Mr. Reginald “Turnip” Fitzhugh is a man in possession of good fortune. Ergo, he must be in want of a wife. It is, after all, a truth universally acknowledged. So saith Jane Austen. </geek> If you’ve read the previous Pink Carnation books, you’ll remember Turnip as a flashy, bumbling side character who occasionally serves as a distraction to the dastardly French while the Pink Carnation and her League do the serious spy work. Since he can come across as a bit of a blithering idiot (remember when he tried to pour coffee out of a pot that was used to smuggle in a pistol? facepalm), I was concerned about him having a starring role in The Mischief of the Mistletoe (Dutton 2010). I shouldn’t have worried, though. Turns out that he is pretty endearing when he gets his moment in the spotlight. You’ll also be relieved to know that he’s not as dimwitted as you may have feared. When he’s trying to impress Miss Arabella Dempsey, he reads up on the history of Farley Castle and is able to discuss it like an intelligent person. Okay, maybe “intelligent” is too strong a word. Let’s go with me no longer worrying that he’s dumber than a box of rocks after this little convo with Arabella. I actually breathed a sigh of relief at this point – this is what convinced me that he wasn’t a complete buffoon and that there was hope for him to be an interesting character.
The newcomer and Turnip’s costar in this Pink Carnation adventure is Arabella Dempsey. Until recently, Arabella was companion to her Aunt Osborne in London where she propped up many a ballroom wall during her seasons there. Aunt Osborne has recently married a much younger man (SCANDALOUS), and Arabella has taken her leave of the newlyweds to become a school teacher at Miss Climpson’s Select Seminary for Young Ladies to make her own way in the world. She sums up her situation pretty succinctly: “I am a woman, and I am poor” (I feel you there, Arabella), and she needs to work so that she does not become a burden on her ailing father, who has three other unmarried daughters at home to support. Turnip literally runs into her one day after visiting his sister at Miss Climpson’s. Though they’ve met before, this is the first time Turnip ever notices Miss Dempsey, who has perfected the art of being completely unnoticeable. Once he’s noticed her, though, Turnip makes a point to remember her, and once he suspects that she is in danger, protecting her. He’s quite the knight in shining armor, sitting outside her window for several nights in a row to be sure that nothing untoward happens. Nothing like hunkering down in the garden on a bracing English December night to suggest more than just a passing interest. Unfortunately, Arabella suffers from an inferiority complex and doesn’t see it. In the face of a hot, rich, nice guy, she assumes that he’s uninterested in plain, poor, boring her. Not so, Arabella! He’s definitely into you. Don’t worry, though, guys. They work it out. In fact, you can read the continuation of the story here. NSFW. Consider yourself warned.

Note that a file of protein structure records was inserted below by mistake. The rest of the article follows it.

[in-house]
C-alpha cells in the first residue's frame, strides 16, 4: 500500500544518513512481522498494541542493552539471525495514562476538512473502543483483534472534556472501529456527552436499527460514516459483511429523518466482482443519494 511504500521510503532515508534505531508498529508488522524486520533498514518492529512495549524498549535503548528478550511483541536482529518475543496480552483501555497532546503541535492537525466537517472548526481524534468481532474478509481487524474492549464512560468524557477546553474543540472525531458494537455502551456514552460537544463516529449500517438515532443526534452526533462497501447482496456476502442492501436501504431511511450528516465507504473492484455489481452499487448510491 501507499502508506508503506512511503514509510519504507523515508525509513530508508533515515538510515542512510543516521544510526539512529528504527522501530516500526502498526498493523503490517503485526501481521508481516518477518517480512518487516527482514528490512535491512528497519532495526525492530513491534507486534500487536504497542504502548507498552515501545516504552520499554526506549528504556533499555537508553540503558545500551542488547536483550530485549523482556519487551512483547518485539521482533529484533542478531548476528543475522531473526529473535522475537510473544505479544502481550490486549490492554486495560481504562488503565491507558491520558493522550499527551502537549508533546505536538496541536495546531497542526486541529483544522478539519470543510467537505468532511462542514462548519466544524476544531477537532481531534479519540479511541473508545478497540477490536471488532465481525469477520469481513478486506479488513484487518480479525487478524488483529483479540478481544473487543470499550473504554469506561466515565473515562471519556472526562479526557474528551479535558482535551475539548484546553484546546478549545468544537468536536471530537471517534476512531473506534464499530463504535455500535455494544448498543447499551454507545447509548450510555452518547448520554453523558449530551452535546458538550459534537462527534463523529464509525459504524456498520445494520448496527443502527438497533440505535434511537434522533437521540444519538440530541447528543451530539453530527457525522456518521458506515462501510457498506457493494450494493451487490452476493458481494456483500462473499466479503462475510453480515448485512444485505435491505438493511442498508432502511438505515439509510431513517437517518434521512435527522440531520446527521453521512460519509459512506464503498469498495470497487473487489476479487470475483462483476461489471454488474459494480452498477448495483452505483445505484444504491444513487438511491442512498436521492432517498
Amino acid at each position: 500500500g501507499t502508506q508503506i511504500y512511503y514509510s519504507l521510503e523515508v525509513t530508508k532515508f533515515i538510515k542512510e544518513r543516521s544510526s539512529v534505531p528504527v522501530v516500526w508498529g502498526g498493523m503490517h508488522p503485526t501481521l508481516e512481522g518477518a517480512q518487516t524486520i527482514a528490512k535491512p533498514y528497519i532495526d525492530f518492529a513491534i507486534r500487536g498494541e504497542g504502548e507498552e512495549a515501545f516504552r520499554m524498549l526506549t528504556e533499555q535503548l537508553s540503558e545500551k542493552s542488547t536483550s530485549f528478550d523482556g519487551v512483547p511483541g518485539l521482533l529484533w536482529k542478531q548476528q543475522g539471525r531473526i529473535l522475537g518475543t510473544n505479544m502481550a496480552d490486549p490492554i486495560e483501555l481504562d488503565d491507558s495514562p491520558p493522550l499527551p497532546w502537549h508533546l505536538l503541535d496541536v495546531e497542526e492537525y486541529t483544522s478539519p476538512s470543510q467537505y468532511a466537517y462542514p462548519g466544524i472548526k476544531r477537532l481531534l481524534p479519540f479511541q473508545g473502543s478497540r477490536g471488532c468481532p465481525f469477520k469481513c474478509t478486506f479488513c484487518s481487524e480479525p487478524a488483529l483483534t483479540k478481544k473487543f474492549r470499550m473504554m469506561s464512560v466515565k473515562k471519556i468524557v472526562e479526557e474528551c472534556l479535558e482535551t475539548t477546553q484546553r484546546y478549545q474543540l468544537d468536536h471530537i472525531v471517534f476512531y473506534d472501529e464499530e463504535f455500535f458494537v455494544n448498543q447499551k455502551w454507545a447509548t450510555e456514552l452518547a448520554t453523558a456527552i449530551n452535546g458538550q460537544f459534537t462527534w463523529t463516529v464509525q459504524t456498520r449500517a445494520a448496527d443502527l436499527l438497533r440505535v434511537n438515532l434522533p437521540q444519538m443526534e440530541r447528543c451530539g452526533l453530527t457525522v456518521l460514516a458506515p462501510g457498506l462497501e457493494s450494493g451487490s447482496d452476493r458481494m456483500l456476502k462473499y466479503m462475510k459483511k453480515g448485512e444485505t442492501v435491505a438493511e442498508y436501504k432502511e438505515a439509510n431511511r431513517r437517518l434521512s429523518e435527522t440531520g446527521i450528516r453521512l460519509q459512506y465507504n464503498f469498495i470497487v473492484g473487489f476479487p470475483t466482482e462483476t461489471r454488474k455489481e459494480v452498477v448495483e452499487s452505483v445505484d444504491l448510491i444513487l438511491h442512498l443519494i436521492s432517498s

This is another fun romp in Pink Carnation land with the added bonus of a cameo from Jane Austen herself. I could have done with more facetime for the delightfully condescending Vaughns myself, but a girl can’t have everything she wants. If it was up to me Lord and Lady Vaughn would upstage everyone all the time, so it’s probably best that I’m not in charge of these things. I also missed the serious spying that some of the other books include, but it was probably wise not to leave Turnip in charge of any explosives. He does take out the villain with a Christmas pudding, though, which was pretty ingenious. Put his lady love in danger and Turnip is quite inventive. Also a wee bit violent. It’s pretty satisfying to see the bad guys take a beating, though, so I’m not complaining.
I considered making a traditional Christmas pudding as described in the back of the book so that I could tell you about it, perhaps even with some step-by-step photos if I was feeling particularly motivated. You know I’m very devoted to you all. Then I noticed that it takes a very long time and requires constant attention. It is also made with something called suet, which I have discovered is shredded animal fat. That description made me feel ill, so I’ve taken to my couch with a healing wedge of red velvet cake that we’ll pretend is Christmas pudding. It has a festive hue that I suspect a gelatinous blob of dried fruit held together by shredded animal fat lacks, so I’m declaring it the winner in this battle of Christmas desserts (sidebar – how long do you think it will be until the Iron Chefs compete in Battle Suet?)
This concludes our message of holiday cheer. Merry Christmas, y’all.
This is my favorite pop Christmas song. I like to think that Turnip would appreciate Elton’s sense of style.